Alaska is the sort of state that should be easy for the Republicans to win. Yet, for the second election in a row, internal drama in the Republican party threatens its hold on a Senate seat.
The Alaskan seat up for election in 2010 is currently held by Lisa Murkowski. She has held her Senate seat since 2002 — when dad Frank Murkowski stood down to be elected Governor of Alaska after almost 22 years as a senator. Upon taking office as Governor, he appointed his daughter to his Senate vacancy.
The outcry following the younger Murkowski’s appointment resulted in Alaskan voters passing an initiative in 2004 requiring special elections for any future Senate vacancies. Still, Murkowski managed to win re-election in 2004 by a slim 3% margin over former Governor Tony Knowles.
Things started to go downhill for the Murkowski family in 2006, when the elder Murkowski was pushed to third place in the Republican gubernatorial primary, polling only 19% compared to 51% for former Wasilla mayor Sarah Palin.
In 2008, Republican Senator Ted Stevens was running for re-election after 40 years in the Senate. In July 2008, he was indicted on a number of charges related to gifts and renovations to his home worth over $250,000. Stevens had won re-election in 2002 with 78% of the vote, but in 2008 was locked in a close race with Anchorage mayor Mark Begich. He was convicted by a federal jury only eight days before the 2008 general election, and went on to lose the race by a slim margin.
In 2010, the younger Murkowski was challenged in the Republican primary by former magistrate Scott Miller. Miller received the support of former Governor Sarah Palin, incumbent Governor Sean Parnell, and numerous national figures such as John McCain and Mike Huckabee. Miller was endorsed by national conservative groups and by a number of ‘tea party’ branches. Murkowski has developed a reputation as a more moderate Republican, supporting the right to abortion and has occasionally split with her party to vote for Democratic measures.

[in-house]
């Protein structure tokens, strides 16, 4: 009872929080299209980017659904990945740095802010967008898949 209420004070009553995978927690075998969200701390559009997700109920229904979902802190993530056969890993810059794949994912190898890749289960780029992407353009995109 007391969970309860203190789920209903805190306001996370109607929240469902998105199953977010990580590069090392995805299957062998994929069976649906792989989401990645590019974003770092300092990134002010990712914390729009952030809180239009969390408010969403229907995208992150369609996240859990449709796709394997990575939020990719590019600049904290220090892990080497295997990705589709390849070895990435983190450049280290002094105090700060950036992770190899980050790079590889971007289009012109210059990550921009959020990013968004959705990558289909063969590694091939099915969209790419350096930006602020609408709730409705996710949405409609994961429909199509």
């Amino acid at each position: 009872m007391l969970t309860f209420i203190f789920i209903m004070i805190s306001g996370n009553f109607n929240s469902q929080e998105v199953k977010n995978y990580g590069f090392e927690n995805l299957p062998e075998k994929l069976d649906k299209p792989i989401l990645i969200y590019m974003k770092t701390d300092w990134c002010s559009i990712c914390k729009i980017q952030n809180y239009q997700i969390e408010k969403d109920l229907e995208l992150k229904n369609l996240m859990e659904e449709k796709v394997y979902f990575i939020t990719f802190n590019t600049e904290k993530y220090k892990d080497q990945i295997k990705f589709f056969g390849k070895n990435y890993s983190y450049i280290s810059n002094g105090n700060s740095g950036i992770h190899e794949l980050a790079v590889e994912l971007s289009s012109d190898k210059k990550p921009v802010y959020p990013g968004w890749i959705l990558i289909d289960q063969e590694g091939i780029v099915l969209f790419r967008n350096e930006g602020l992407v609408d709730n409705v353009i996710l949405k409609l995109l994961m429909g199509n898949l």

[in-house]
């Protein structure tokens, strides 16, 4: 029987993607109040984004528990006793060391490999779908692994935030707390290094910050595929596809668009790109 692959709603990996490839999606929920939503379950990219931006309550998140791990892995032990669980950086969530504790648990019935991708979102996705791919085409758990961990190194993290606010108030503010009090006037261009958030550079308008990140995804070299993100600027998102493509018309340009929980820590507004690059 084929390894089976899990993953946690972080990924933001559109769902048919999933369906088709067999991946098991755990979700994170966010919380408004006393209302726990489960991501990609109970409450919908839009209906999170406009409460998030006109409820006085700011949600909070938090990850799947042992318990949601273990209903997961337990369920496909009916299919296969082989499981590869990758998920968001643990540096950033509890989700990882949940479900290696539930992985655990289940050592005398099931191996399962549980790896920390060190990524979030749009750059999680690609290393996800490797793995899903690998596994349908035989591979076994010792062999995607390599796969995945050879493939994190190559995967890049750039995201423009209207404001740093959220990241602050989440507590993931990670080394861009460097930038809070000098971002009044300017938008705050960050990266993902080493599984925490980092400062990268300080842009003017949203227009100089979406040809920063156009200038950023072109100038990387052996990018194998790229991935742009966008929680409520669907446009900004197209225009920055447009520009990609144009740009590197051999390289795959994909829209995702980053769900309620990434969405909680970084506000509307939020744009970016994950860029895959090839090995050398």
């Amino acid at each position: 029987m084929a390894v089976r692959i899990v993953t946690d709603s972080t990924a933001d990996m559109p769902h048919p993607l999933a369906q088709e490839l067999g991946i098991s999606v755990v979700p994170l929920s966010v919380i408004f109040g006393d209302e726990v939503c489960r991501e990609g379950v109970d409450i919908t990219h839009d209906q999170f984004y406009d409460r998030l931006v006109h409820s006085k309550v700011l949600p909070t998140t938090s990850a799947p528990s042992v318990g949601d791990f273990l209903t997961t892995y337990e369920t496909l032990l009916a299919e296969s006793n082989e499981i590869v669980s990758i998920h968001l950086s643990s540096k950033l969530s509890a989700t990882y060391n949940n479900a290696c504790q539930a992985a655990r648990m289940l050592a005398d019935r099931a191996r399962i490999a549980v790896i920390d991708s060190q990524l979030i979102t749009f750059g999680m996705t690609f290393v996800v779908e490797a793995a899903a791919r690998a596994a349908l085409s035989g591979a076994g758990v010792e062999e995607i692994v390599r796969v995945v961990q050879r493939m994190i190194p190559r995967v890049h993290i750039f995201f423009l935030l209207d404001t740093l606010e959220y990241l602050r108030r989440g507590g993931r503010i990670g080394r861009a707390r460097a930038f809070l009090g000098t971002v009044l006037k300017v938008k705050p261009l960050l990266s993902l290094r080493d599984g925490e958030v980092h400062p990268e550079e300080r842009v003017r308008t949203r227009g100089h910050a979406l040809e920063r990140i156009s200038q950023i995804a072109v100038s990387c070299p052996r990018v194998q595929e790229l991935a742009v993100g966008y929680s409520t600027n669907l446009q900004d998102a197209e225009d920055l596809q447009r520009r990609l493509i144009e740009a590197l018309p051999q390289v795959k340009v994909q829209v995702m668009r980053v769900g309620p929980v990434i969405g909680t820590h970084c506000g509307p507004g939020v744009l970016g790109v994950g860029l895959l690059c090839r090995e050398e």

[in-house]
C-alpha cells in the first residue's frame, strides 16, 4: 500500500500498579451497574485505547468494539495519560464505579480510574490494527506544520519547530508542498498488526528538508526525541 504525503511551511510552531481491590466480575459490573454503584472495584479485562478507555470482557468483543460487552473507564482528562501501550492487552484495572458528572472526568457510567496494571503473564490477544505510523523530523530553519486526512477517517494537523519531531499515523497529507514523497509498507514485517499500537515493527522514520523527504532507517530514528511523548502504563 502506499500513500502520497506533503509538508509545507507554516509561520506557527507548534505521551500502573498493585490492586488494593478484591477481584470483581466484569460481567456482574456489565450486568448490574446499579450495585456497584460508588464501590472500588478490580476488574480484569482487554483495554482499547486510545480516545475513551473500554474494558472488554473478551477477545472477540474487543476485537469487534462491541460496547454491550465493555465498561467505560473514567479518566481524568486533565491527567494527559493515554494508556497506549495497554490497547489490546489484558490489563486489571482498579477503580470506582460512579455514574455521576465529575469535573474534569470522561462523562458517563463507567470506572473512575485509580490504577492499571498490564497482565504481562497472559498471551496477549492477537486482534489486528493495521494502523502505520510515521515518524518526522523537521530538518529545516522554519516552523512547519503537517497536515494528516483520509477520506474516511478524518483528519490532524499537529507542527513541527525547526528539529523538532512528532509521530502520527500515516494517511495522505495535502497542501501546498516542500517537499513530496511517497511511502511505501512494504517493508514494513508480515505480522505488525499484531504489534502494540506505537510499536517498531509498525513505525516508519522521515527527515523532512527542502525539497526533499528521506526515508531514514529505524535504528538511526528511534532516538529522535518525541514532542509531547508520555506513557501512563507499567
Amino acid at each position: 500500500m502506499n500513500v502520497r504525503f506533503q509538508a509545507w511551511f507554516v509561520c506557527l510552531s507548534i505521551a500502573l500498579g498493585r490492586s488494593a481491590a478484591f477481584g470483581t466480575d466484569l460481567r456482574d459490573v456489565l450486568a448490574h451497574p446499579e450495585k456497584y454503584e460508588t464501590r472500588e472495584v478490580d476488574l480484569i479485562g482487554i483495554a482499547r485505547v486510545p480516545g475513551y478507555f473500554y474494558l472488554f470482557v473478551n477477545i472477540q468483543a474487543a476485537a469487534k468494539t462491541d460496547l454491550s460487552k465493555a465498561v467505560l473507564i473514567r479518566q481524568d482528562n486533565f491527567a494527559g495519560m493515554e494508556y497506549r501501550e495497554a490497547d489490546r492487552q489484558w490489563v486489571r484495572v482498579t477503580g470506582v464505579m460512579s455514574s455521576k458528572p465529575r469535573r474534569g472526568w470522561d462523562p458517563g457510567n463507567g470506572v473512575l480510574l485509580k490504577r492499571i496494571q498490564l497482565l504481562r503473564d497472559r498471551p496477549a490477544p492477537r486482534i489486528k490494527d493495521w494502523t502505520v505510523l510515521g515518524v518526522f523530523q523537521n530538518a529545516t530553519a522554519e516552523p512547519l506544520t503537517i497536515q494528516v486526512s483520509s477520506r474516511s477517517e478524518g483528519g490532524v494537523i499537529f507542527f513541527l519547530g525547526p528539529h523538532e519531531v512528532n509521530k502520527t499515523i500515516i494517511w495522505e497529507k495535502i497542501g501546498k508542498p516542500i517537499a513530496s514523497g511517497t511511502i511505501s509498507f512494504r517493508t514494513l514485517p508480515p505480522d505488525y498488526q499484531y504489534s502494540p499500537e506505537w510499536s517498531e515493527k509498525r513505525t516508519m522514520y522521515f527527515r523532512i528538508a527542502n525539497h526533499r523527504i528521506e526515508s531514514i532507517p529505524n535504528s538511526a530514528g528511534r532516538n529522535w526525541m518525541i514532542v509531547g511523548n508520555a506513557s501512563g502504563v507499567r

In the Republican primary, Miller defeated Murkowski by a slim margin, managing 50.91% in a two-candidate race. When it became clear that Murkowski had been defeated, she made overtures to the minor Libertarian party, who refused to endorse Murkowski as their candidate. In September 2010, she announced she would run as a write-in candidate.
Murkowski’s independent bid has thrown an element of chaos into the Alaskan race. As a write-in candidate, Murkowski’s name won’t be printed on the ballot paper, but voters will have the option to vote for her by writing in her name. This then raises the question of polling accuracy and how badly misspelled her name has to be for a vote to not be counted. What about ‘Lisa Merkosky’ or even just ‘Lisa M’?
The splitting of the Republican vote between the incumbent senator and the endorsed candidate also turns this contest from a foregone conclusion to a three-horse race, with neither Republican candidate so far ahead of the Democrat, Scott McAdams. Three polls taken in October all show Miller and Murkowski neck-and-neck, with McAdams trailing by less than 10 points.
Alaska is turning into a close contest between Palin ally Miller and the more moderate Murkowski, which could turn on how easy it is to vote for each candidate. Miller and McAdams voters will be able to simply fill in the box for their candidate, while Murkowski voters will need to remember her name and know how to vote for her. If that proves too difficult it may scutter her campaign.